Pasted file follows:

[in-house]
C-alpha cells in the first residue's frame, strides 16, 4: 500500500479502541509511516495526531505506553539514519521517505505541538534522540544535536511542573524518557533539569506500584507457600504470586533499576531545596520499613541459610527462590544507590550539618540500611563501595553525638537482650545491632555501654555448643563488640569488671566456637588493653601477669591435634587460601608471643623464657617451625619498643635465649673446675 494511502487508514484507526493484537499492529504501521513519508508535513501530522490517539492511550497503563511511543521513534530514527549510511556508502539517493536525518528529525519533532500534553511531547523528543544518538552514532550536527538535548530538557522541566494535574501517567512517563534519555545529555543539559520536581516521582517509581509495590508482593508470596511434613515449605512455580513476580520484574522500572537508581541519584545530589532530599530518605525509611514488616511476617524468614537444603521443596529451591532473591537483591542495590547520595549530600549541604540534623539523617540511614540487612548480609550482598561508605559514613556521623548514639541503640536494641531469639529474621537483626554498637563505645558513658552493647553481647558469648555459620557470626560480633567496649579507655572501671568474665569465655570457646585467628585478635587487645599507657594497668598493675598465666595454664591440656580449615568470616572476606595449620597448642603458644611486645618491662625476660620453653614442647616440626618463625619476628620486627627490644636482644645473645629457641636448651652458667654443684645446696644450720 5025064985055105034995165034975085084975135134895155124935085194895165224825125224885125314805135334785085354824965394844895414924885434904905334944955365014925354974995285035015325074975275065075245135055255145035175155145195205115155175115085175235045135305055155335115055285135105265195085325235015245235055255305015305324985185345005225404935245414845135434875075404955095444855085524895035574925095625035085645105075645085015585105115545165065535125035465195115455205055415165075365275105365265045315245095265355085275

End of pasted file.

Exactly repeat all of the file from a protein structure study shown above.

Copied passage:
[in-house]
C-alpha cells in the first residue's frame, strides 16, 4: 500500500479502541509511516495526531505506553539514519521517505505541538534522540544535536511542573524518557533539569506500584507457600504470586533499576531545596520499613541459610527462590544507590550539618540500611563501595553525638537482650545491632555501654555448643563488640569488671566456637588493653601477669591435634587460601608471643623464657617451625619498643635465649673446675 494511502487508514484507526493484537499492529504501521513519508508535513501530522490517539492511550497503563511511543521513534530514527549510511556508502539517493536525518528529525519533532500534553511531547523528543544518538552514532550536527538535548530538557522541566494535574501517567512517563534519555545529555543539559520536581516521582517509581509495590508482593508470596511434613515449605512455580513476580520484574522500572537508581541519584545530589532530599530518605525509611514488616511476617524468614537444603521443596529451591532473591537483591542495590547520595549530600549541604540534623539523617540511614540487612548480609550482598561508605559514613556521623548514639541503640536494641531469639529474621537483626554498637563505645558513658552493647553481647558469648555459620557470626560480633567496649579507655572501671568474665569465655570457646585467628585478635587487645599507657594497668598493675598465666595454664591440656580449615568470616572476606595449620597448642603458644611486645618491662625476660620453653614442647616440626618463625619476628620486627627490644636482644645473645629457641636448651652458667654443684645446696644450720 5025064985055105034995165034975085084975135134895155124935085194895165224825125224885125314805135334785085354824965394844895414924885434904905334944955365014925354974995285035015325074975275065075245135055255145035175155145195205115155175115085175235045135305055155335115055285135105265195085325235015245235055255305015305324985185345005225404935245414845135434875075404955095444855085524895035574925095625035085645105075645085015585105115545165065535125035465195115455205055415165075365275105365265045315245095265355085275